Innovate. Create. Problem-Solve.

With the largest 3-D printing capacity of any nonprofit in the state of Wisconsin, Concordia’s new Makerspace Lab is more than equipped to help your greatest innovations take shape. The Makerspace fosters creativity and entrepreneurship while aiding learning outcomes for students across all disciplines. Located on the first floor of the Robert W. Plaster Free Enterprise Center, the space supports students and community members alike by providing the real estate, resources, and instructional support for students to flex their problem-solving skills, create practical applications, or build simply for the fun of it.

Life saving applications

The Makerspace team started out by printing small but practical items such as cell phone cases, antique sewing machine bobbins, and coat hangers. Then, with the COVID-19 outbreak, they quickly rose to life-saving applications.

Concordia community mask project

In mid-March 2020, Concordia began an effort to 3-D print N95-modeled masks to be delivered to area professionals who are combating the novel coronavirus. Concordia teamed up with UWM’s Prototyping Center to come up with a design and worked with area medical experts on the front lines to receive direct feedback on modifying the prototype.

Read more here.

A team effort

As part of the Community Mask Project, Concordia recruited citizens, schools, and businesses throughout the state to register their 3-D printers and to contribute to the printing effort under the guidance and support of Concordia and its cohort.

Nearly 130 Wisconsin residents and just under 40 out-of-state makers registered their printers.

Read more here.

Concordia's COVID response

The Concordia Community Mask Project aims to produce necessary N95-modeled masks for area first responders.




Offset the costs

Thanks to donor support, Concordia is offering PPE to frontline workers at no cost (until funds are depleted). Help provide a mask for a worker in need.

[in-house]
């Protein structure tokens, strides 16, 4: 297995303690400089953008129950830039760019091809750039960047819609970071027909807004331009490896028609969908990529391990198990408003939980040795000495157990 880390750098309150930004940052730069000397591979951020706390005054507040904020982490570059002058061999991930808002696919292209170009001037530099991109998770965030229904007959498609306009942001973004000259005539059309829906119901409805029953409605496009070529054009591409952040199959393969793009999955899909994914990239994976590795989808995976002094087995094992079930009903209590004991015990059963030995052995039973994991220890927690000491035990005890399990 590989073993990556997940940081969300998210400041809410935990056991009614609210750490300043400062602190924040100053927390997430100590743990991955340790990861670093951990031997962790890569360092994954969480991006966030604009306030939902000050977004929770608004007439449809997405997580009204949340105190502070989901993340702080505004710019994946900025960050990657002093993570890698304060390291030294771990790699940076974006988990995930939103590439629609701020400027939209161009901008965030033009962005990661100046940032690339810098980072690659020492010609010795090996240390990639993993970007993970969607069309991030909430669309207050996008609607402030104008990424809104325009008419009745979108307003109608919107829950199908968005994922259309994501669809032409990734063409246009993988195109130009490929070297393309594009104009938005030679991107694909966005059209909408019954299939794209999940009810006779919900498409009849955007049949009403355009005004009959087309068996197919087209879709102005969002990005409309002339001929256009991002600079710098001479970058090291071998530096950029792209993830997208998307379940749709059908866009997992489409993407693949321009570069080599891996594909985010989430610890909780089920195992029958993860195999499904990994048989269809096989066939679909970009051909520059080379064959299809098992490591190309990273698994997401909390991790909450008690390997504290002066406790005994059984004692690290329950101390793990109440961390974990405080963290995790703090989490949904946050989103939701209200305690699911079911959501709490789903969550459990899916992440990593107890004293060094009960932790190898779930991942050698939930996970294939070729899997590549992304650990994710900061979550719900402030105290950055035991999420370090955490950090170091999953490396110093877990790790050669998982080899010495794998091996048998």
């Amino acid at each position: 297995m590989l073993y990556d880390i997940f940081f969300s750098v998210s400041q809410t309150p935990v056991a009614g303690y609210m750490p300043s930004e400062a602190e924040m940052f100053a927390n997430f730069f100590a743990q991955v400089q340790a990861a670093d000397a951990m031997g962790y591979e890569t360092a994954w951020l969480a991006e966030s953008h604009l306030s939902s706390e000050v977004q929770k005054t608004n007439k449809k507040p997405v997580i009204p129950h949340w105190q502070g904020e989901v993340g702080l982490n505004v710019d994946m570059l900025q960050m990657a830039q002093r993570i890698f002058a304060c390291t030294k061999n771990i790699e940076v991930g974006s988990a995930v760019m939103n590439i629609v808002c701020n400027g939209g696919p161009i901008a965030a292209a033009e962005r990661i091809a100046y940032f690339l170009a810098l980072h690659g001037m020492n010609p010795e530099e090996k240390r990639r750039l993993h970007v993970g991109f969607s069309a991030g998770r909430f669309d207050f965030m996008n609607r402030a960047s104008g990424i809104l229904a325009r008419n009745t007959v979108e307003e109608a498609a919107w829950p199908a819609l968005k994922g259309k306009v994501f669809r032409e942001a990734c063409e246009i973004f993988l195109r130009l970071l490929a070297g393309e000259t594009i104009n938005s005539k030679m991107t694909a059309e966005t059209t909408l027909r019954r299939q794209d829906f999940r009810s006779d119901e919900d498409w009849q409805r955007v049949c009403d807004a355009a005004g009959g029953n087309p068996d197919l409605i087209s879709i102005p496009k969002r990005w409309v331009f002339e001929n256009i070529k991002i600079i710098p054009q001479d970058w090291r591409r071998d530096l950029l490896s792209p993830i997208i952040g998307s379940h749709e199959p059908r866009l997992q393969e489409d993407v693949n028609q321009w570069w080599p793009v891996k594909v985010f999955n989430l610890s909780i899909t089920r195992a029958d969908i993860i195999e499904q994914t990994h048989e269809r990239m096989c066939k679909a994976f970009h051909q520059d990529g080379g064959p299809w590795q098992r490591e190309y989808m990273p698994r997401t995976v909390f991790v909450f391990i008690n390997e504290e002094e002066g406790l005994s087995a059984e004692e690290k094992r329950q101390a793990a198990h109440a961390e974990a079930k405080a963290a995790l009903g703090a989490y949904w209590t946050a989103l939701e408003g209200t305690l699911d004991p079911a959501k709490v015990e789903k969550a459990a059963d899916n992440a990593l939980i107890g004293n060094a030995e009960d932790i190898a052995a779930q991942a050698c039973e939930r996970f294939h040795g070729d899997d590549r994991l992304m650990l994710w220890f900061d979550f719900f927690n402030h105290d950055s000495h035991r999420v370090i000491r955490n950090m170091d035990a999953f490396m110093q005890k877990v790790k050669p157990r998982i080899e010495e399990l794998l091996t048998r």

Once the masks are 3-D printed, some finishing touches are still needed. Volunteers are needed to help pour silicone inserts and assemble the filter packets.

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Get the design

Concordia’s Makerspace team, along with UWM’s Prototyping Lab, have developed an open-source design for an N95-modeled mask that is available to anyone with a 3-D printer.



Request PPE

The cost is about $15 per face mask and $3 per face shield; however, Concordia is able to offer them free of charge thanks to the support of donors.

Request PPE

Inspiration in action

Colorful spools of PLA, the plastic material used for 3-D printing, are always on hand in the lab, ready for the next creator.

Yiming Liao, a graduate assistant for the computer science program, is a regular in the Makerspace. He oversees the machines and is on hand to troubleshoot the printing process.

CUW’s makerspace offers the most 3-D printers and the largest additive manufacturing capabilities in the state.

Dr. Mike Litman became the head of Concordia’s computer science department ahead of the 2019-20 academic year, just in time for the opening of the Makerspace. An experienced and demonstrated tech entrepreneur, Litman is largely responsible for the creation of the Makerspace.

Several 3D-printed figurines of varying sizes adorn the makerspace, showing off the personality and interests of those who utilize the machines.

Get started

The process of creating something is relatively simple. Once you have an idea, the first step is to create a 3-D model using computer-aided design (CAD) software. The model is then formatted for printing using additional software that’s readily available in the space. Depending on the size and material, the printing could take minutes or days to complete. The space is staffed by computer science students and faculty to assist creators at every step.